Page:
On equivalent ice thickness and machine learning in ship ice transit simulations
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- Institutt for marin teknikk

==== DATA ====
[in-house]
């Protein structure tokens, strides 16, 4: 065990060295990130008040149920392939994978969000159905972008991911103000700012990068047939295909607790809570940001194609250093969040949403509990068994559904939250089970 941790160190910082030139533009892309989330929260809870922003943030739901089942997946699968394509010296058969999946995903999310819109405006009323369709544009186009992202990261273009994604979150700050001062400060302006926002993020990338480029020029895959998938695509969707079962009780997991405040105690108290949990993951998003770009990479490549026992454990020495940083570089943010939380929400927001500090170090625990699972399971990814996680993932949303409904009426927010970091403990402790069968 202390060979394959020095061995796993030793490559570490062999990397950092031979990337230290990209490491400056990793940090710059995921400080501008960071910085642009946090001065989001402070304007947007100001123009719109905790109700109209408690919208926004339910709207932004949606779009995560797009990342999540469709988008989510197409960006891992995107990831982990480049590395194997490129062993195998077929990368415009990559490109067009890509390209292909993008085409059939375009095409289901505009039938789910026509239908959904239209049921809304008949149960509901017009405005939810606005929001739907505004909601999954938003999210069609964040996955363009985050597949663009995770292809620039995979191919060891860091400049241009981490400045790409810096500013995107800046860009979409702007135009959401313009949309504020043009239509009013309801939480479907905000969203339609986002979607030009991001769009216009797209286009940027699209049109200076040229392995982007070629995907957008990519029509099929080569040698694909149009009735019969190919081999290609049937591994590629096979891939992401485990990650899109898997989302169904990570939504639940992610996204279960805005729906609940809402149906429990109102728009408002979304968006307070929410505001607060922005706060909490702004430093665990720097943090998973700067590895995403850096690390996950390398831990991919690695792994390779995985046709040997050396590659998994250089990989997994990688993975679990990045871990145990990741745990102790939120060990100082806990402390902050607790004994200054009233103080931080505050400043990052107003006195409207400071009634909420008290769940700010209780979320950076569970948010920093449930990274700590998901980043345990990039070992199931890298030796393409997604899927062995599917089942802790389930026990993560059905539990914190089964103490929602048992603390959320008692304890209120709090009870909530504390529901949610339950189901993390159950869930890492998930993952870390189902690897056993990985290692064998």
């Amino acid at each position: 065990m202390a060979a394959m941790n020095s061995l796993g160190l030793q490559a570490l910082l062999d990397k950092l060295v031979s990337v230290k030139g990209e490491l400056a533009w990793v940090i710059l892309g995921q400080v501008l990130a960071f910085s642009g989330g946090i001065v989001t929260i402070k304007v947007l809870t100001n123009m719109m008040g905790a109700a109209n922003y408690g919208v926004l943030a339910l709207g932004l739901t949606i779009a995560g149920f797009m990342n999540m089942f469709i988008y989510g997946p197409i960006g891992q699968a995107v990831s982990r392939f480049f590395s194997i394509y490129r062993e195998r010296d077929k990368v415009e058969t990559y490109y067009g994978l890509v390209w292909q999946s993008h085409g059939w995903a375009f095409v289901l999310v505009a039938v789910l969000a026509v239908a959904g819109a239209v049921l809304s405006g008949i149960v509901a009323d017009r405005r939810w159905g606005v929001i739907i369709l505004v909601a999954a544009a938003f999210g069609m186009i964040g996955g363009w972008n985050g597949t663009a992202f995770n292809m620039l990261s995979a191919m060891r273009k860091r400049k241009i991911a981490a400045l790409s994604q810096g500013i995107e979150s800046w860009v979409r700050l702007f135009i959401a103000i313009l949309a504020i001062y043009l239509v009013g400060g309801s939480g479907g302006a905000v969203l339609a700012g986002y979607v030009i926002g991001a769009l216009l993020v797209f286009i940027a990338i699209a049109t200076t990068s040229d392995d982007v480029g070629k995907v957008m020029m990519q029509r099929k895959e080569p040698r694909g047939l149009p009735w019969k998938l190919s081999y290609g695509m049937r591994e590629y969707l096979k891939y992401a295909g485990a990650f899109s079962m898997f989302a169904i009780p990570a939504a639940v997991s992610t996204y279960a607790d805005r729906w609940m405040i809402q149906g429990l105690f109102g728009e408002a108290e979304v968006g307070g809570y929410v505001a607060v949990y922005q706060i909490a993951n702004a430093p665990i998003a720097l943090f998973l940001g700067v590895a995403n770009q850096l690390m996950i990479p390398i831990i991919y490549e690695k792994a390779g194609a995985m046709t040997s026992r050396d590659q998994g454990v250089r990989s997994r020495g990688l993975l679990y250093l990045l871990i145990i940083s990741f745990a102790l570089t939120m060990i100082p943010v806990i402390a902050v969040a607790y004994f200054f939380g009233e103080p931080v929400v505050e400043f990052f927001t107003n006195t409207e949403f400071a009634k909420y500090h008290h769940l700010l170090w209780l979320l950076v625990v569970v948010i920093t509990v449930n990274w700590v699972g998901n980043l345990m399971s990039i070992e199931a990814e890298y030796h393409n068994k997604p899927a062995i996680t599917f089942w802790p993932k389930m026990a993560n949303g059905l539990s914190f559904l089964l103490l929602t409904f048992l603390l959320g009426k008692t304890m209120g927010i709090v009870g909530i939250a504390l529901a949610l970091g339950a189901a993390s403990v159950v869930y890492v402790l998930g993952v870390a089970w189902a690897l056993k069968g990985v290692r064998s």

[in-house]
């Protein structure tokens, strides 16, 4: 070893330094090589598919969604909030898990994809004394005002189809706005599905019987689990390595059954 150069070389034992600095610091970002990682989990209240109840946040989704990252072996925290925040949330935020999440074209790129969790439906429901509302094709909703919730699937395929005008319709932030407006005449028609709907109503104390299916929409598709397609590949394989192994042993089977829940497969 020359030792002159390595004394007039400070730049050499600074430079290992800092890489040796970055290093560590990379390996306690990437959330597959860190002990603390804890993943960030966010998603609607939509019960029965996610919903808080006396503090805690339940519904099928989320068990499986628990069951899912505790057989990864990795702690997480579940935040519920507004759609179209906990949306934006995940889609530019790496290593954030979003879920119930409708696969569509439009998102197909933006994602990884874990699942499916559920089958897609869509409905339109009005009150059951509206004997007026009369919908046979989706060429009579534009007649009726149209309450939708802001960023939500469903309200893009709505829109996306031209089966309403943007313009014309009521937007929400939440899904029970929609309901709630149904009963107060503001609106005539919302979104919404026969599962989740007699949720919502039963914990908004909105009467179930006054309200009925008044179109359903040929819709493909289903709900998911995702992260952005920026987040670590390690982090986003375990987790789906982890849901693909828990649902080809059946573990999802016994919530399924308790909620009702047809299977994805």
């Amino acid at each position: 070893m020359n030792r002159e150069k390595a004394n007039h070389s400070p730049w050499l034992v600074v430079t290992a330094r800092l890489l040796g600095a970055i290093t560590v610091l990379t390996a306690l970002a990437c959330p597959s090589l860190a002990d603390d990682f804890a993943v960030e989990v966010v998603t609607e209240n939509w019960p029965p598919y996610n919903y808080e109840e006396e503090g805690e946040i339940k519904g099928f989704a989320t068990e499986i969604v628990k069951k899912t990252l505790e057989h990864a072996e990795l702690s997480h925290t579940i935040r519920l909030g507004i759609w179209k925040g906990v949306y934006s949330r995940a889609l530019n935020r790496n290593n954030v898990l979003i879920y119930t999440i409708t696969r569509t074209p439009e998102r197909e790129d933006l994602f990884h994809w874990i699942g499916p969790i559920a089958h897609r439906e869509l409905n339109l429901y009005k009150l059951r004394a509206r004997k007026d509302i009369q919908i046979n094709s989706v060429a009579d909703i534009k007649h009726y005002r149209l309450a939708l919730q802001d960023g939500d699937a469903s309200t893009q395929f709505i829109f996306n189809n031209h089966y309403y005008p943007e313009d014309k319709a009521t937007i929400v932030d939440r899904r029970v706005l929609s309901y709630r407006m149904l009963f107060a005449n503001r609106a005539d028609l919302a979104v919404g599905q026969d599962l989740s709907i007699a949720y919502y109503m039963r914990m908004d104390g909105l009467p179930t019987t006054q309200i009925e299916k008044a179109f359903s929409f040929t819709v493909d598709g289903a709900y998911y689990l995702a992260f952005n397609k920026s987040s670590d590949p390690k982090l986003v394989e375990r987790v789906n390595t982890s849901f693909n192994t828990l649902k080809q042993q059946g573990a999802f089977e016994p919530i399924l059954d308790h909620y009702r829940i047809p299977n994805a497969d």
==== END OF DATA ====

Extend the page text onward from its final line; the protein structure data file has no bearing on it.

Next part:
This thesis presents a contribution to the research field of ship ice transit simulations used for estimating the ship resistance/speed profile in a complex ice field. Namely, two distinct methodological approaches within the field are addressed: equivalent ice thickness-based methods, and machine learning-based methods. Contrary to the computationally expensive high-fidelity mechanistic numerical models, both of these have an intrinsic characteristic of low computational costs, making them potentially attractive in the upcoming age of autonomous shipping, when the operational decisions will have to be made constantly and automatically in very short time intervals based on a continuous data stream of dynamically changing environmental parameters. The concept of equivalent ice thickness utilized for the simplification of a complex ice cover, although widely used within studies of shipping in ice, has not been thus far thoroughly studied and validated. Therefore, this thesis presents a first complete and systematic overview and validation of the existing definitions of equivalent ice thickness. Moreover, a novel method for the calculation of equivalent-volume ice thickness is developed, not requiring ridging parameters as an explicit input, showing an increased accuracy in the estimation of the total volume of ice along a sailing route by reducing the error from 29% to 2%. Finally, the traditional concept of equivalent ice thickness based on equivalent ice volume is extended, and the concept of equivalent-performance ice thickness is developed, resulting in the reduction of error of simulated ship speed of up to 70% compared to the traditional approach. Recently, data-driven approaches based on machine learning have gained increased attention within different fields of engineering, providing a computationally efficient and potentially more accurate alternative to the traditional mechanistic simulations. Therefore, this thesis presents a prototype of the first simulator of ship speed profile in a complex ice field based on machine learning. The results show a promising accuracy of the developed method, with an average error of simulated ship speed against the measured one ranging from 2.6% to 9.4%. The thesis concludes that the developed methods present valuable tools for the simulation of ship performance in ice, considering both their accuracy and the low computational costs. Moreover, they can be used in conjunction where the equivalent ice thickness-based method is suitable for voyage planning on a strategic level, while the expected ship speed profile on a tactical level can be predicted using the developed machine learning-based method.